High court rules sex offender can challenge GPS monitoring

WASHINGTON (AP) — The Supreme Court ruled recently that a North Carolina sex offender should have another chance to challenge an order that he wear a GPS monitoring bracelet around the clock and for the rest of his life.

The justices said the state’s highest court must reconsider whether North Carolina violated Torrey Dale Grady’s constitutional rights when it ordered him to wear the ankle bracelet beginning in 2013.

North Carolina is among at least eight states that have a system for lifetime monitoring for convicted sex offenders. More than 40 states impose some kind of monitoring as a condition of probation or release from prison.

Grady argued that the state’s lifetime GPS monitoring system is unreasonable because it allows state officials to enter his home — with or without his permission — to maintain a GPS monitoring base station.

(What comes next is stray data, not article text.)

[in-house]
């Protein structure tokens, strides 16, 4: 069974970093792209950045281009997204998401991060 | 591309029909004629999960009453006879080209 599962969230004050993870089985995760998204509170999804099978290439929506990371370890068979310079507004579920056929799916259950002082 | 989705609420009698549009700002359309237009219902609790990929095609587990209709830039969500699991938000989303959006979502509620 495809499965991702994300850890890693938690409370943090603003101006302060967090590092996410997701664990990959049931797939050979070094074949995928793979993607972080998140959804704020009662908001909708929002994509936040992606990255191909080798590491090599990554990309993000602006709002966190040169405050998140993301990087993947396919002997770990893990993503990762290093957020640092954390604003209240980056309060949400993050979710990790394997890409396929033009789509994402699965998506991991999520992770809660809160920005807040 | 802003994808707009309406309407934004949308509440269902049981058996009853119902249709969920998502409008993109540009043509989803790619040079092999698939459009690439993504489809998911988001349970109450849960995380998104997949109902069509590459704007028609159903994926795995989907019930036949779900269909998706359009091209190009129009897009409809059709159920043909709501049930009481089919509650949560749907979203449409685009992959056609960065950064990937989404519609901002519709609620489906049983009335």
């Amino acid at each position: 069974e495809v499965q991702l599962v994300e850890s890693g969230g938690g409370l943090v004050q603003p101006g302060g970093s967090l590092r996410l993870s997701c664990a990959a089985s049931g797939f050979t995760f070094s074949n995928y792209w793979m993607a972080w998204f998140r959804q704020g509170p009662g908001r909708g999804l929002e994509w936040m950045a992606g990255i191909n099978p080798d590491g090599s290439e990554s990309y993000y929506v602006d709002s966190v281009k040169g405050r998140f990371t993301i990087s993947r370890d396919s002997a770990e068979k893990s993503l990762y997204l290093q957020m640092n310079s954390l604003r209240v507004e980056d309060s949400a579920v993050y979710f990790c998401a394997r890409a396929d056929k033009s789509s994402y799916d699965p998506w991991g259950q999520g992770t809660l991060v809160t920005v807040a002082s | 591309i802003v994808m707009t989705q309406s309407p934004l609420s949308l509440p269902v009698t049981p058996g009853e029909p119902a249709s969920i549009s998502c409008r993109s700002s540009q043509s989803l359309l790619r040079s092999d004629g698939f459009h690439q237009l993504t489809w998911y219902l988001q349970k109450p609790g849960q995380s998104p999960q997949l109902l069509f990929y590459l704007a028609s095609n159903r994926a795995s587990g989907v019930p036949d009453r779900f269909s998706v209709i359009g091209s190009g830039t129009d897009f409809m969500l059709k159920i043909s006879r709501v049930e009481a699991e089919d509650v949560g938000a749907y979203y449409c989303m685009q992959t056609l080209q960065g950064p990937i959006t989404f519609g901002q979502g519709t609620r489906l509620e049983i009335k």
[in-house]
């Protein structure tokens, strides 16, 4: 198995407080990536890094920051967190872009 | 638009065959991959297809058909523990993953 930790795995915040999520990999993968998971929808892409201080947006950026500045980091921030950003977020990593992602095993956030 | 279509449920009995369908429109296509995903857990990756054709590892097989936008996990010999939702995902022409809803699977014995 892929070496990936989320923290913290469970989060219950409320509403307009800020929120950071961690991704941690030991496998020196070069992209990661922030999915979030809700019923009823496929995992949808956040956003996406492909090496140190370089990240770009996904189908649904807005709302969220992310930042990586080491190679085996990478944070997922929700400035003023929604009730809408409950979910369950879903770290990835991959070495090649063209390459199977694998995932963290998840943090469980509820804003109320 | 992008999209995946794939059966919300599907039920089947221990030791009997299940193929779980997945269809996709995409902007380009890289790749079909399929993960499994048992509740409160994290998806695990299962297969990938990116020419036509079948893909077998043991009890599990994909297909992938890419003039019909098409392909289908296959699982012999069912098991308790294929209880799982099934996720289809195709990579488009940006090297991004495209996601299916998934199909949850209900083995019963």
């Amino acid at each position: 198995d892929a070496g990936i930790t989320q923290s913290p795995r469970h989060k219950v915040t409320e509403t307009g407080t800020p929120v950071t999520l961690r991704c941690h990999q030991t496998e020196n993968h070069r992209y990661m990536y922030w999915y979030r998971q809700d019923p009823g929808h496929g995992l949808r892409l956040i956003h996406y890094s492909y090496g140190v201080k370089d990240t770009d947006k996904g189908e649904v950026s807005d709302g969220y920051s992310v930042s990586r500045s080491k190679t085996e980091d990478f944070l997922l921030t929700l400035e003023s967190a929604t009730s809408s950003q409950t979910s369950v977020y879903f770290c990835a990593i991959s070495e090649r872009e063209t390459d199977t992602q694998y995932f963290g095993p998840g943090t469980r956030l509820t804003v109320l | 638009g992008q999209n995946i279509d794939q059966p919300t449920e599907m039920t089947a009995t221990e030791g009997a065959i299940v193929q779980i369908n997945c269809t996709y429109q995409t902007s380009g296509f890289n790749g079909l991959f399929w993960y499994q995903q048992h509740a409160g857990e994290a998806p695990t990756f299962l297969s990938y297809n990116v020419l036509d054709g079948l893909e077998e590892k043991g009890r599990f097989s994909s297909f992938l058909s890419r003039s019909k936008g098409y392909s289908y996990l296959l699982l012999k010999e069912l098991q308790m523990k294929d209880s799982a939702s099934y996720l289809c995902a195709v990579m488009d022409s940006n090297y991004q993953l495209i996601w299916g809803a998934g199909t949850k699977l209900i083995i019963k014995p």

Grady also complains that he must charge the bracelet every day by plugging it into a wall outlet for four to six hours at a time.

State courts rejected his claims, but the Supreme Court said the monitoring qualifies as a search under the Fourth Amendment’s ban on unreasonable searches and seizures and likened it to its last case on GPS devices three years ago.

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